(Bloomberg) -- Long relegated to the fringes of bond investing, emerging markets have just been thrust into the mainstream by JPMorgan Chase, in a clear repudiation of negative-yielding developed markets.

The investment bank has put local sovereign debt of developing nations at the heart of a new global bond index, accounting for 20% of allocations. Since similar gauges recommend about 2% weighting to emerging markets, wide adoption by global money managers and ETFs has the potential to set off a new wave of buying, according to Morningstar. A rally cut average yields on local-currency bonds by 50 basis points to 4.25% in the past year.

"If investors decide to use this benchmark this would clearly be supportive for emerging markets," said Anton Hauser, a money manager in Vienna who helps oversee $2 billion at Erste Asset Management and incorporates JPMorgan gauges into his modeling. "It's way higher than in traditional indexes."

GLOBAL RETHINK

From insurers and pension funds to sovereign wealth funds, investors have sought out local-currency debt of developing nations to replace income drained by sub-zero yields. At a time when investors have to pay to hold $11 trillion of the world's bonds, money managers are being forced to revamp investment strategies by venturing further afield to meet return targets.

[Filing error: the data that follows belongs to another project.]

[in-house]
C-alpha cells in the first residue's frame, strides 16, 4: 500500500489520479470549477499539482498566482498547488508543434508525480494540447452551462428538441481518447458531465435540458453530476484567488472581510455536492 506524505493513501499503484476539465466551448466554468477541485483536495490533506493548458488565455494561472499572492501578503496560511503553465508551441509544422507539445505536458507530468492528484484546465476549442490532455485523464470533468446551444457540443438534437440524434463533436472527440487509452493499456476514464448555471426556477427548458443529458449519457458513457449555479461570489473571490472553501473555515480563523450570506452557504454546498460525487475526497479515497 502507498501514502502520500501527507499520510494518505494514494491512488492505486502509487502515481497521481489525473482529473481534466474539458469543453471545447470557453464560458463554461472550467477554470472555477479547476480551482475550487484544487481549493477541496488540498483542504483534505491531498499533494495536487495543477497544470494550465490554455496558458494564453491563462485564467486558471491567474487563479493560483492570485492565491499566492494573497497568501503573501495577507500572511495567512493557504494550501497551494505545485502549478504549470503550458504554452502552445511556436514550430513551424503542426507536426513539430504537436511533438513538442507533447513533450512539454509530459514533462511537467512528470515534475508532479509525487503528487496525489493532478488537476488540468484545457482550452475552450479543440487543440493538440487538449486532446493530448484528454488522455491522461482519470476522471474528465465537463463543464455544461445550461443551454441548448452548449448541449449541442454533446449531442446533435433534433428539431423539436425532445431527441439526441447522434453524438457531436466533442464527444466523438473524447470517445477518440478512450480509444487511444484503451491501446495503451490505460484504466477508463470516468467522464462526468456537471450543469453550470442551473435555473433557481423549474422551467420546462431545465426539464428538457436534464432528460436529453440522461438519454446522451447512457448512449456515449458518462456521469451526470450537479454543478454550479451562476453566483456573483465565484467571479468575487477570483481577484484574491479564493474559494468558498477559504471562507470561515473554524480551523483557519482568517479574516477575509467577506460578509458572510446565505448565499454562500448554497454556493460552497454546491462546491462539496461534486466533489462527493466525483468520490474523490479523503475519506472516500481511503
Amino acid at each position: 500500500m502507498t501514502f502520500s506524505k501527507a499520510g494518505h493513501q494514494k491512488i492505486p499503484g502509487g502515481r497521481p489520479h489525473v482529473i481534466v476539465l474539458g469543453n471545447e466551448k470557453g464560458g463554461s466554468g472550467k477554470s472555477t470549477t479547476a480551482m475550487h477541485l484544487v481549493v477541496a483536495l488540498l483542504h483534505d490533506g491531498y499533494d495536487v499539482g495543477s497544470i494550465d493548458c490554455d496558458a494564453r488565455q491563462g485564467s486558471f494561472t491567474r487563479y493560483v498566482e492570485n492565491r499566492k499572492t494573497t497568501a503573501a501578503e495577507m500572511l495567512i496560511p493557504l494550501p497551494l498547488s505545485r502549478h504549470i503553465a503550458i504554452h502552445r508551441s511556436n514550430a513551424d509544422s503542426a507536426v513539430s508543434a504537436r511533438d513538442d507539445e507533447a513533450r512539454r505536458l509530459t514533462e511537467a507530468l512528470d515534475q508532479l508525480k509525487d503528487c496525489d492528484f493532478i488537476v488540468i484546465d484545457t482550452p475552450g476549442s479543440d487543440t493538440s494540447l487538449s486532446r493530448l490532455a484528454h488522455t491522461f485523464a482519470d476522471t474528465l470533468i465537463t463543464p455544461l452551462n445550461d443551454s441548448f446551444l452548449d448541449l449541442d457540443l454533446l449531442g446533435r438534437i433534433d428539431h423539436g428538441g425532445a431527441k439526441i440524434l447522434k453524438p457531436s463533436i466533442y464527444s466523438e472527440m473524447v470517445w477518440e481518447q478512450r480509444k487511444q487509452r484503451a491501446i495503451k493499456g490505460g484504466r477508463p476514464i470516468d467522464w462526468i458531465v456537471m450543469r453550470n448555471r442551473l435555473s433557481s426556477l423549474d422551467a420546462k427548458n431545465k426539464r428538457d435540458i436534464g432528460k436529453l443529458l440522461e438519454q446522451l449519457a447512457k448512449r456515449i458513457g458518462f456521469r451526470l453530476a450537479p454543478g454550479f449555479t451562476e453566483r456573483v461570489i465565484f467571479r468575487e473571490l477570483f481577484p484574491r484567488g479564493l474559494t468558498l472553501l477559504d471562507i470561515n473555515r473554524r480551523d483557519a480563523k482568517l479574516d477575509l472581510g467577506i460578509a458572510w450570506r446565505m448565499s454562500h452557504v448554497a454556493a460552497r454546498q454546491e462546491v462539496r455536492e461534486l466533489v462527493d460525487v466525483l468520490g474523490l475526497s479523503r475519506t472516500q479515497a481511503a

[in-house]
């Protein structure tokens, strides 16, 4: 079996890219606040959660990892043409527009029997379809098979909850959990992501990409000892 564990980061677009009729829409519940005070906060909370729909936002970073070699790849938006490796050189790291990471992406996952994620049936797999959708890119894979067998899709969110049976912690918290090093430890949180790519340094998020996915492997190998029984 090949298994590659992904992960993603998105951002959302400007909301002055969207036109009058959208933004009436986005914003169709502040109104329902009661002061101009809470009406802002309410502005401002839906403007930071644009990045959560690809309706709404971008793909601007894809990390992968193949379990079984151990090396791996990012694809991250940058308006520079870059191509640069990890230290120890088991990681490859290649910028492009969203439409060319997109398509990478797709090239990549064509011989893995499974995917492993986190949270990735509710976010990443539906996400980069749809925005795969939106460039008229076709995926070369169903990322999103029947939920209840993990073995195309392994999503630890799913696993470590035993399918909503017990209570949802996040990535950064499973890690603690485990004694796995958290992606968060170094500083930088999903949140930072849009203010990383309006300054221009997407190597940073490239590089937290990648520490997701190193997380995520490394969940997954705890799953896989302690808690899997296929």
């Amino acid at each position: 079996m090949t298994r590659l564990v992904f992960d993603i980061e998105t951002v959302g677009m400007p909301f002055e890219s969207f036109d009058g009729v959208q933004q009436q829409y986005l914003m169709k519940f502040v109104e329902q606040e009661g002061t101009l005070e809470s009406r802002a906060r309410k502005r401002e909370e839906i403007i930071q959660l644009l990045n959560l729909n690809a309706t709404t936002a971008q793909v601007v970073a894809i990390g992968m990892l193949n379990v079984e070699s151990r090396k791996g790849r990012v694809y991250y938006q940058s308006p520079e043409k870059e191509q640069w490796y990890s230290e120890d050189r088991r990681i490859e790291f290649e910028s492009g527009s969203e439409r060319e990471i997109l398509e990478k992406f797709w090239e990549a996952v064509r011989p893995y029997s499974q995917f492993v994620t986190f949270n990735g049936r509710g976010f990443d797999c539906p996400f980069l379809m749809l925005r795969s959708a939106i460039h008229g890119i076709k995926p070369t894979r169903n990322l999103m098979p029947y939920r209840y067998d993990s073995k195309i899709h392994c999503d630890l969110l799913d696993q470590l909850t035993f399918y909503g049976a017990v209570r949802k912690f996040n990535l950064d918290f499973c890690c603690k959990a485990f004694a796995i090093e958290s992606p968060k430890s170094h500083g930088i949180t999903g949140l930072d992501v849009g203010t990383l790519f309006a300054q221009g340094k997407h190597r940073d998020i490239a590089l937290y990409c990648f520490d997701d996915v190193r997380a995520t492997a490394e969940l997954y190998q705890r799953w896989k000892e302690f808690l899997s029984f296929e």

Global investors that traditionally focused on developed countries boosted positions in emerging nations including in hard-currency assets to as much as 16% in June, from 14% a year earlier, according to a Morningstar survey of 96 U.S.-domiciled global funds. Pimco more than doubled holdings in its $14.9 billion global fund from March through July, to just over 10%.

"The biggest global fixed-income shops have been taking large off-benchmark positions and that has been quite difficult for allocators to model in those funds," said Mark Preskett, a portfolio manager at Morningstar Investment Management in London. "There isn't a globally recognized index out there where a fund manager can seek to outperform which has such a high weighing in emerging-market debt."

JPMorgan's index tracks $25 trillion of securities from 37 nations, with a weighted average yield of 1.35%, the firm said in a statement Monday.

While a fifth of the benchmark is devoted to emerging markets, another fifth carries negative yields. That will allow investors to assess local-currency notes of South Korea, Brazil and Mexico alongside bigger index members such as the U.S. and Japan, according to its developers.

"Emerging markets have become more mainstream," said Gloria Kim, head of the global index research group in New York. "Given the negative-yield environment, it will be important to look at emerging markets more closely as part of the strategic allocation."

The litmus test for the new benchmark will be whether ETFs adopt it and launch funds based on it, Preskett said. Investors hunting for yield have plowed a record $12.7 billion this year into ETFs that focus on emerging markets, according to BlackRock. That compares with a previous full-year record of $8.3 billion in 2012.

"Finally someone is actually recognizing emerging markets," said Jan Dehn, head of research at London-based Ashmore Group. "It's real progress."

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